- March 20, 2023
From scandal to takeover: A look at Credit Suisse’s downfall and UBS’s emergency intervention
Credit Suisse’s tumultuous past, marred by scandals and fines, culminated in $3.2 billion takeover by long-time rival UBS.
Beleaguered Swiss banking giant Credit Suisse will be bought by long-time rival UBS in a whopping $3.2 billion deal, eight months after the troubled bank’s Chairman Axel Lehmann denied any intention to merge or sell the bank after its third straight quarterly loss. And now, a hasty, overnight takeover by UBS after the bank found regulators at its doorstep is just the coup de grace.
This is the latest addition in the global banking industry crisis after the Silicon Valley Bank and Signature Bank crashes in the United States became the second and third largest bank failures in the country’s history.
One of the world’s leading financial institutions, Credit Suisse providing various financial services and products to its clients. However, the bank, in its 167-year-old history, has also been embroiled in several scandals over the years, which have damaged its reputation and caused significant financial losses.
One of the earliest scandals involving Credit Suisse occurred in 1997 when the bank was accused of helping wealthy clients evade taxes in the United States. The bank was alleged to have set up offshore accounts in the Cayman Islands and other tax havens to enable clients to hide their assets and avoid paying taxes. This resulted in a $100 million settlement with the US government, and the bank was forced to admit that it had engaged in illegal activities.
Another significant case involving Credit Suisse occurred in 2008 when the bank was implicated in the subprime mortgage crisis. The bank had invested heavily in subprime mortgage-backed securities, which were later revealed to be highly risky and caused significant losses. The bank had to write down billions of dollars in losses, and its reputation was severely damaged as a result. Credit Suisse was one of the few lenders who did not accept a bailout during the same year’s global financial crisis. UBS, at the point, was on the verge of collapse. A decade and half later – the tables have turned.
In 2014, Credit Suisse was fined $2.6 billion by US authorities for aiding US citizens to evade taxes. The bank was accused of using a complex system of offshore accounts and sham companies to help clients hide their assets and avoid paying taxes. It resulted in a significant loss of trust in the bank, and it had to pay a hefty fine to settle the charges.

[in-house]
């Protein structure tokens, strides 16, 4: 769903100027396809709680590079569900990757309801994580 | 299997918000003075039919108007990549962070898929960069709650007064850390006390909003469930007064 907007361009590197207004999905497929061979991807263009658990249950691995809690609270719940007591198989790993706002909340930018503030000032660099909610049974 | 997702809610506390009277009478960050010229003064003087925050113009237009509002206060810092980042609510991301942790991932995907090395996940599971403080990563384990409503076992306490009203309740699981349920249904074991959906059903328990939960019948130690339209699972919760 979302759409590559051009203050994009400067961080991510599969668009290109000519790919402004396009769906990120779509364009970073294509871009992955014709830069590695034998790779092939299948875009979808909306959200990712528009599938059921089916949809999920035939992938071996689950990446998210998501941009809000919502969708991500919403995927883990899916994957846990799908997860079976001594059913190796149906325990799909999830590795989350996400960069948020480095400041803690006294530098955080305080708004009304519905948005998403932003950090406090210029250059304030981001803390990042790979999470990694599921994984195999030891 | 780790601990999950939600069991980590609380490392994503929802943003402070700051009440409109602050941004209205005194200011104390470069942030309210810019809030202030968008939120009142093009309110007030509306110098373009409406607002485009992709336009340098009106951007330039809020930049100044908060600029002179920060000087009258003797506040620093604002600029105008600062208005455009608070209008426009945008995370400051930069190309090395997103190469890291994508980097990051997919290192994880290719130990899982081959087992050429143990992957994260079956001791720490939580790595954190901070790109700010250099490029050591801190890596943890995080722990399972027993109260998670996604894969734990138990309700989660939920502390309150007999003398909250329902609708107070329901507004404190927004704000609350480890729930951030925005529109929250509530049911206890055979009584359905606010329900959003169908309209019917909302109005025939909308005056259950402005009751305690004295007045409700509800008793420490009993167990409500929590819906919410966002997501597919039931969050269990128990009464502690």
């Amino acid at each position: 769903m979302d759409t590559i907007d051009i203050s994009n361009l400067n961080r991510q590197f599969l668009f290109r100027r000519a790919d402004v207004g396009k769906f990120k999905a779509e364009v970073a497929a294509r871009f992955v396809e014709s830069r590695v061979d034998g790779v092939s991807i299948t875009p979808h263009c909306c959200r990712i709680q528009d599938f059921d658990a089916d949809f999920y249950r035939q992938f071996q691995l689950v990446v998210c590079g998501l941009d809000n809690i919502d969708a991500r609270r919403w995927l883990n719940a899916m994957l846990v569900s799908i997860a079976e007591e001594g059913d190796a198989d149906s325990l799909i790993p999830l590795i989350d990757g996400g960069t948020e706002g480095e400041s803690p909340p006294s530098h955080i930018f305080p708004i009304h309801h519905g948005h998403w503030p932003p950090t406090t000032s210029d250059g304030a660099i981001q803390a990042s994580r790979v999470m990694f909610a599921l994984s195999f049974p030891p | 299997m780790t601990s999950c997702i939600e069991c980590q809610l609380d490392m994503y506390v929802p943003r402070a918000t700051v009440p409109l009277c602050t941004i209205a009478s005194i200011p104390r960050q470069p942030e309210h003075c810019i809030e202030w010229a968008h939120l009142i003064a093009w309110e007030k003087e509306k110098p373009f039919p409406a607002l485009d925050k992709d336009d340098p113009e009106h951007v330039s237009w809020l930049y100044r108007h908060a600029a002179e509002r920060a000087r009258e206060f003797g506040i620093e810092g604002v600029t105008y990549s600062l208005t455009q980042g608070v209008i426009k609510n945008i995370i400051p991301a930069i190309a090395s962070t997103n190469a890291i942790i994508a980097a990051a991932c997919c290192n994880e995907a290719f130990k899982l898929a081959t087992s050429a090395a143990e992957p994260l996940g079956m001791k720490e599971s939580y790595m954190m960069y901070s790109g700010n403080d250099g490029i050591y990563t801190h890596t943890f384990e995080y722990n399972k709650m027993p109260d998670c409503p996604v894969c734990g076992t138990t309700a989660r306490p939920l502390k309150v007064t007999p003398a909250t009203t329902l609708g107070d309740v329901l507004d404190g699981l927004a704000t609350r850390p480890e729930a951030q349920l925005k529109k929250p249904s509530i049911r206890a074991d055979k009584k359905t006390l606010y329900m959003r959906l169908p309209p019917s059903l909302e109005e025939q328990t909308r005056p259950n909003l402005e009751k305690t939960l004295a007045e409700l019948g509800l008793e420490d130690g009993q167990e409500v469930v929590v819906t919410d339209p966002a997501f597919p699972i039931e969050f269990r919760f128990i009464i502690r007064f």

In 2016, Credit Suisse was again implicated in a case involving its dealings with Mozambique. The bank was accused of helping the Mozambican government to borrow more than $2 billion, which was later revealed to have been used to fund questionable projects such as a fishing fleet and a shipyard. The projects were alleged to have been overpriced and of little use, resulting in a significant loss of public funds. This resulted in Credit Suisse being fined $47 million by Swiss authorities and an investigation into its business practices.
In 2018, Credit Suisse was involved in a high-profile scandal involving fraud and corruption in Malaysia. The bank was accused of facilitating the embezzlement of billions of dollars from the 1MDB (1Malaysia Development Berhad) sovereign wealth fund. This involved several high-profile individuals, including former Malaysian Prime Minister Najib Razak and Goldman Sachs executive Tim Leissner. Credit Suisse was fined $47 million by Swiss authorities for its role in the case.
In 2020, Credit Suisse was again implicated again in a case involving Greensill Capital, a financial firm that had filed for bankruptcy. Credit Suisse had invested heavily in Greensill Capital, which had been accused of engaging in fraudulent activities. The scandal resulted in significant losses for Credit Suisse, and it had to suspend several investment funds as a result.
The bank has had to pay significant fines and has suffered reputational damage over the years highlighting the need for transparency in the banking industry. The scandals have also raised concerns about the bank’s internal controls and risk management practices, and it has had to implement various measures to address these issues.
Written by Stella Dey